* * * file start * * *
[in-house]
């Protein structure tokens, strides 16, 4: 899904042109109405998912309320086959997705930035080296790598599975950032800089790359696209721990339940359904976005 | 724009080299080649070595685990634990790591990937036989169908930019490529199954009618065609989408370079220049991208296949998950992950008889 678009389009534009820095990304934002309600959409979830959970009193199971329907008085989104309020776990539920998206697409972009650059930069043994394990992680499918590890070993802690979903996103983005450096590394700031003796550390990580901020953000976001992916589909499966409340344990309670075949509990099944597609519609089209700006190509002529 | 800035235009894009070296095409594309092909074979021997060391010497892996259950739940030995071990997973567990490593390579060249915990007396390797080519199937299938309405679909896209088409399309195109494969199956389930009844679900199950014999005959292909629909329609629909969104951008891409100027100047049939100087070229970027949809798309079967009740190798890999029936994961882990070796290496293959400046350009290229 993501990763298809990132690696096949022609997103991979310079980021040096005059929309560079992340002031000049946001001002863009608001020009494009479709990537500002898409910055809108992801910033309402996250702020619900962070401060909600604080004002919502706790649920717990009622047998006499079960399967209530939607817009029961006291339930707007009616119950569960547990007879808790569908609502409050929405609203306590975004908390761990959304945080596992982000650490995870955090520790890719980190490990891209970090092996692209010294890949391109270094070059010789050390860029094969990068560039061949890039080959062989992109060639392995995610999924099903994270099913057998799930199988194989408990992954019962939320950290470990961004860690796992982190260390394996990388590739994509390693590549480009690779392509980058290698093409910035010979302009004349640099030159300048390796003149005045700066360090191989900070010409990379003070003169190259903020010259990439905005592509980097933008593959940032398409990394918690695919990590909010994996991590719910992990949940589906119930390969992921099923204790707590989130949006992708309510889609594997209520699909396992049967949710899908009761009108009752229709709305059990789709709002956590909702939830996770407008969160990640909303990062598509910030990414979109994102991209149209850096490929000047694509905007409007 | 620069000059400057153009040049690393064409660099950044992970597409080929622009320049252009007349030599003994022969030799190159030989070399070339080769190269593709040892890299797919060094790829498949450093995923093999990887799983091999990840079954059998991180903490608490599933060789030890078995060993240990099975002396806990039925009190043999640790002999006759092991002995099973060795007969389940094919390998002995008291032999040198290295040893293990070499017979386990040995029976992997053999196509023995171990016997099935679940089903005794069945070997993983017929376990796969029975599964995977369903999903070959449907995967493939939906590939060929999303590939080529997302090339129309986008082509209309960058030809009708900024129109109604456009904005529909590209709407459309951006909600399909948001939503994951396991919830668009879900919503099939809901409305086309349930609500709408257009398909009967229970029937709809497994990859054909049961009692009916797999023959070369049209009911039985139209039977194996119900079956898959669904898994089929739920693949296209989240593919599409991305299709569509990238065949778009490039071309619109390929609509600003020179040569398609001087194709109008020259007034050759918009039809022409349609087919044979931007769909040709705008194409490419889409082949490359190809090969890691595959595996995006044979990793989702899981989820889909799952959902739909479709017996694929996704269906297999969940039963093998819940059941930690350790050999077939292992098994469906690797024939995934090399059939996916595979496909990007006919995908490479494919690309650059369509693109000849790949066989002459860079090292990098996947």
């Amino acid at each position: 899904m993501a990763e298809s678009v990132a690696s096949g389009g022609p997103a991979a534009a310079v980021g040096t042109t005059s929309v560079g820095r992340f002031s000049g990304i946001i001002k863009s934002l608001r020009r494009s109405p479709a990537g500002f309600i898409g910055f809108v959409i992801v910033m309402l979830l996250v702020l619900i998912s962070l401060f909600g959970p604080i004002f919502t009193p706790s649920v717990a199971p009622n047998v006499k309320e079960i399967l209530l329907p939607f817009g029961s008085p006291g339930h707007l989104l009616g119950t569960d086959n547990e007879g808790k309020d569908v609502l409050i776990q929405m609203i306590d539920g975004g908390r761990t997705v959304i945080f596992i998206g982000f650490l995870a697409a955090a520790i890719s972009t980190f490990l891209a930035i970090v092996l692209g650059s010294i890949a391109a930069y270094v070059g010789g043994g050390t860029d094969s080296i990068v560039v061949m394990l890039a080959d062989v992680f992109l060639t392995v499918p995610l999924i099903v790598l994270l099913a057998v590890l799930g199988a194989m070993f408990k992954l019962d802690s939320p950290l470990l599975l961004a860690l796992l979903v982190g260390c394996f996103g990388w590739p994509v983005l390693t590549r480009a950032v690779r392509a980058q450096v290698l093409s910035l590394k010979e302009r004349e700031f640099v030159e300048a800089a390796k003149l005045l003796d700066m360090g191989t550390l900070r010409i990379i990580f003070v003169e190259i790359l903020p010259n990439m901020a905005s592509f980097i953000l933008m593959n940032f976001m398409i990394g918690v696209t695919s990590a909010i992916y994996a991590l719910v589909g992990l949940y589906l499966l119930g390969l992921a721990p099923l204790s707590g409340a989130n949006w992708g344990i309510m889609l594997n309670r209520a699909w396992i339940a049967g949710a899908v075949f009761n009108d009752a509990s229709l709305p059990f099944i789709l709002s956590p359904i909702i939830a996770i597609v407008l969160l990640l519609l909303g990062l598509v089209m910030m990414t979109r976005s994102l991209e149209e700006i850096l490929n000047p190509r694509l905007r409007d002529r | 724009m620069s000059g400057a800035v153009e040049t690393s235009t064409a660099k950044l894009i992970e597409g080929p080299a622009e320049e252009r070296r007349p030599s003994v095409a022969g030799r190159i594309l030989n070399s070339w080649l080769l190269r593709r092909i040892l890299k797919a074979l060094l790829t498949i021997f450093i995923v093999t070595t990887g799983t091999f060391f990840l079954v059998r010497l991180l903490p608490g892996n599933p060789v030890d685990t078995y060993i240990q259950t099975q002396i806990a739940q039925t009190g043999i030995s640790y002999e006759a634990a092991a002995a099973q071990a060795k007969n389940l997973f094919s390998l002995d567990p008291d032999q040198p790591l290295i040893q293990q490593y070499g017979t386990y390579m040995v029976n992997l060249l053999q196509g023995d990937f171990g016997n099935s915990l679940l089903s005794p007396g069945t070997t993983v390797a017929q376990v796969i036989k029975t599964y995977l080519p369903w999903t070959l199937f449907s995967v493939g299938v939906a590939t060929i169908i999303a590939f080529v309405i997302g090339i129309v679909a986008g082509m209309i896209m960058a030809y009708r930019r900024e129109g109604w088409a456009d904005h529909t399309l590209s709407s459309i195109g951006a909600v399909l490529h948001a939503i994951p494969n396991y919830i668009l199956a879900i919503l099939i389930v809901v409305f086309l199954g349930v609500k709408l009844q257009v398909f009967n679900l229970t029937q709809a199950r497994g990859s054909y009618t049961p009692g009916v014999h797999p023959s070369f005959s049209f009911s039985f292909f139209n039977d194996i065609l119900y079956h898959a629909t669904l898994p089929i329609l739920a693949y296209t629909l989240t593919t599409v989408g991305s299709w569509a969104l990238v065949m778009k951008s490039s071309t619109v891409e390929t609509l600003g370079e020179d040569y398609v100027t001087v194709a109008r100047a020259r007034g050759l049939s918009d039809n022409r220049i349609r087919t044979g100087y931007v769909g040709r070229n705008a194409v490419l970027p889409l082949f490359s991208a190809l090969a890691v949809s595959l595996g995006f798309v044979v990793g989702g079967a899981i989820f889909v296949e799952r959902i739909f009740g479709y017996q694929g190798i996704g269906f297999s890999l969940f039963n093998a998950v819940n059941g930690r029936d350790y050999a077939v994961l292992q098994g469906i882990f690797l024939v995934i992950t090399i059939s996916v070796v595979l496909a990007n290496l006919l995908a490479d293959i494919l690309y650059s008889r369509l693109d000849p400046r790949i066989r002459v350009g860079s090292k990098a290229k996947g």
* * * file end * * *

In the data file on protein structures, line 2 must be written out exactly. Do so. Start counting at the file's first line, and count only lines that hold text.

């Protein structure tokens, strides 16, 4: 899904042109109405998912309320086959997705930035080296790598599975950032800089790359696209721990339940359904976005 | 724009080299080649070595685990634990790591990937036989169908930019490529199954009618065609989408370079220049991208296949998950992950008889 678009389009534009820095990304934002309600959409979830959970009193199971329907008085989104309020776990539920998206697409972009650059930069043994394990992680499918590890070993802690979903996103983005450096590394700031003796550390990580901020953000976001992916589909499966409340344990309670075949509990099944597609519609089209700006190509002529 | 800035235009894009070296095409594309092909074979021997060391010497892996259950739940030995071990997973567990490593390579060249915990007396390797080519199937299938309405679909896209088409399309195109494969199956389930009844679900199950014999005959292909629909329609629909969104951008891409100027100047049939100087070229970027949809798309079967009740190798890999029936994961882990070796290496293959400046350009290229 993501990763298809990132690696096949022609997103991979310079980021040096005059929309560079992340002031000049946001001002863009608001020009494009479709990537500002898409910055809108992801910033309402996250702020619900962070401060909600604080004002919502706790649920717990009622047998006499079960399967209530939607817009029961006291339930707007009616119950569960547990007879808790569908609502409050929405609203306590975004908390761990959304945080596992982000650490995870955090520790890719980190490990891209970090092996692209010294890949391109270094070059010789050390860029094969990068560039061949890039080959062989992109060639392995995610999924099903994270099913057998799930199988194989408990992954019962939320950290470990961004860690796992982190260390394996990388590739994509390693590549480009690779392509980058290698093409910035010979302009004349640099030159300048390796003149005045700066360090191989900070010409990379003070003169190259903020010259990439905005592509980097933008593959940032398409990394918690695919990590909010994996991590719910992990949940589906119930390969992921099923204790707590989130949006992708309510889609594997209520699909396992049967949710899908009761009108009752229709709305059990789709709002956590909702939830996770407008969160990640909303990062598509910030990414979109994102991209149209850096490929000047694509905007409007 | 620069000059400057153009040049690393064409660099950044992970597409080929622009320049252009007349030599003994022969030799190159030989070399070339080769190269593709040892890299797919060094790829498949450093995923093999990887799983091999990840079954059998991180903490608490599933060789030890078995060993240990099975002396806990039925009190043999640790002999006759092991002995099973060795007969389940094919390998002995008291032999040198290295040893293990070499017979386990040995029976992997053999196509023995171990016997099935679940089903005794069945070997993983017929376990796969029975599964995977369903999903070959449907995967493939939906590939060929999303590939080529997302090339129309986008082509209309960058030809009708900024129109109604456009904005529909590209709407459309951006909600399909948001939503994951396991919830668009879900919503099939809901409305086309349930609500709408257009398909009967229970029937709809497994990859054909049961009692009916797999023959070369049209009911039985139209039977194996119900079956898959669904898994089929739920693949296209989240593919599409991305299709569509990238065949778009490039071309619109390929609509600003020179040569398609001087194709109008020259007034050759918009039809022409349609087919044979931007769909040709705008194409490419889409082949490359190809090969890691595959595996995006044979990793989702899981989820889909799952959902739909479709017996694929996704269906297999969940039963093998819940059941930690350790050999077939292992098994469906690797024939995934090399059939996916595979496909990007006919995908490479494919690309650059369509693109000849790949066989002459860079090292990098996947």